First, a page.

Newlyweeds is a colorful film. Voices are punctuated with the language of Jamaicans, Latinos, and native New Yorkers. The sartorial palette is bright with floral patterns on Nina’s (Trae Harris) pants, and Lyle’s (Amari Cheatom) tight pink jacket, which inexpectedly hugs his shoulders when he wakes up on the floor of a subway car. The lives of Nina and Lyle, the twenty-something Brooklyn couple, are equally colorful.
Depending on whether the glass is half full or half empty, colorful can be interpreted as bright and fun and exciting. Quite possibly it could also represent the fickle behavior of young folks who haven’t yet learned that adulthood denotes some form of responsibility and settling down.
But rather than settle in, it’s all weed, love, and happiness.
In Newlyweeds, Lyle and Nina smoke weed, as the title of the movie suggests, like it is their job. In actuality, they merely hold what most would define as transient jobs.
Nina gives tours to schoolchildren at a local museum. In the repossession line of work, Lyle’s daily routine involves chasing people down in a rusty van to retrieve unpaid appliances on loan from the Rent-to-Own store. He certainly has some eventful days, but when eventful means humiliating a man who is poor, crippled, and barely speaks a lick of English by accidentally removing his appliances and failing to return them—that’s when eventful becomes downright unrewarding.
There’s a moment of clarity and shame when Lyle realizes he does The Man’s dirty work. He’s that guy who can’t give another guy down on his luck a break. There surely can’t be much happiness in that. Rightly so, Lyle envisions his happiness to lie somewhere far away in the Galapagos Islands, the one place he thought he’d like to visit more than anyplace in the world. It becomes apparent that both Lyle and Nina want a fresh start away from the hustle and bustle of the concrete jungle. They seek a place to hopefully rekindle their fragile relationship and their verve for life.
In these twenty-something characters, director/writer Shaka King, in his feature directorial debut, illustrates a complex portrait of an age group that is so often portrayed as one-dimensionally naïve and misdirected. Some part of the narrative is a social commentary on weed, and its effects, or lack thereof, on the daily existence of young people in an urban milieu.
In some ways, King asserts that productivity and weed cannot coexist if Lyle and Nina are to progress to further stages in their work and relationship lives. Though given the number of successful politicians, television personalities, and so forth who admittedly light up on many an occasion, arguably most of the social world would have to disagree with this premise.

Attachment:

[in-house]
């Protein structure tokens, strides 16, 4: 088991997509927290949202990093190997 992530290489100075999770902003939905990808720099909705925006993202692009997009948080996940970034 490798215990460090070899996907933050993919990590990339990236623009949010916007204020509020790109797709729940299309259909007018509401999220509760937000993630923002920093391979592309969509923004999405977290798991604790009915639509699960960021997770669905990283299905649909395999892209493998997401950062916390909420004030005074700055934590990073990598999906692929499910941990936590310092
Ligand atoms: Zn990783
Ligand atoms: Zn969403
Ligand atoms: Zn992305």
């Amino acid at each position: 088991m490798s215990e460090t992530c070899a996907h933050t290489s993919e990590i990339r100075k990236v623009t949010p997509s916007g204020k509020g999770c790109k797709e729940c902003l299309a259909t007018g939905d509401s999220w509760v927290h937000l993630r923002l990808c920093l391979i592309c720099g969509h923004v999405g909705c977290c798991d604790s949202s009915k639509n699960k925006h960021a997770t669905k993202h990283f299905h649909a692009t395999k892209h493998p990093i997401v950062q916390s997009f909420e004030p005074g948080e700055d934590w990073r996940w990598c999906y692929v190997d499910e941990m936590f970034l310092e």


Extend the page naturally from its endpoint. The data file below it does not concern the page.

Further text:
There’s a comedic light at the end of the dramatic tunnel of Nina and Lyle’s experiences with marijuana. Neither character is permanently harmed, disrupted, or scarred by their habit, although each learn swift lessons from minor run-ins with the law that in these days of stop, frisk, and arrest seem inevitable for two young black hash connoisseurs.
Ironically for Lyle who is in the business of repossessing things, he experiences his most prized treasure snatched from beneath him when Nina is suddenly “repossessed” by her parents and jerked out of Lyle’s life—the two become a restraining order’s length away. Lyle has spent the entire film unfailingly taking back things that—although people had invested time, money, and fond memories in them—didn’t really belong to people. Certainly Nina is no beloved Frigidaire, but the lament is all the same.
The analogy makes you wonder whether Nina, with mom and dad tucked comfortably behind a double-doored Brooklyn brownstone, was simply a luxury Lyle couldn’t afford. The other man, Chico (Colman Domingo), Nina meets who works with her at the Brooklyn Children’s Museum appears to be more along the lines of her pedigree. He wears tweed jackets and striped sweaters. Like Nina, he has traveled the world, or at least seen a part where the MTA doesn’t reach.
Lyle starts to see that Nina could maybe see something different, besides him, attractive. And suddenly he wants to take her dream seriously.
They start to save up for that day when their dream to venture off into the islands can become a reality. But how much of their dream is just that—fantasy—and how much can we take seriously? Is it the weed talking or is their subconscious gasping painfully for breath.
Whether their desire to leave Brooklyn for good is only a pipe dream or a genuine stab at self-betterment is left up in the air. (What would an independent movie be without an ambiguous ending?)
Lyle is shot through the window of a cab in a blurred haze, a lens though which he has seemingly experienced most of his adult life. In the end, we don’t know if his daydreaming vision suggests that Nina and Lyle, together, are Galapagos-bound or if it is all just smoke and mirrors.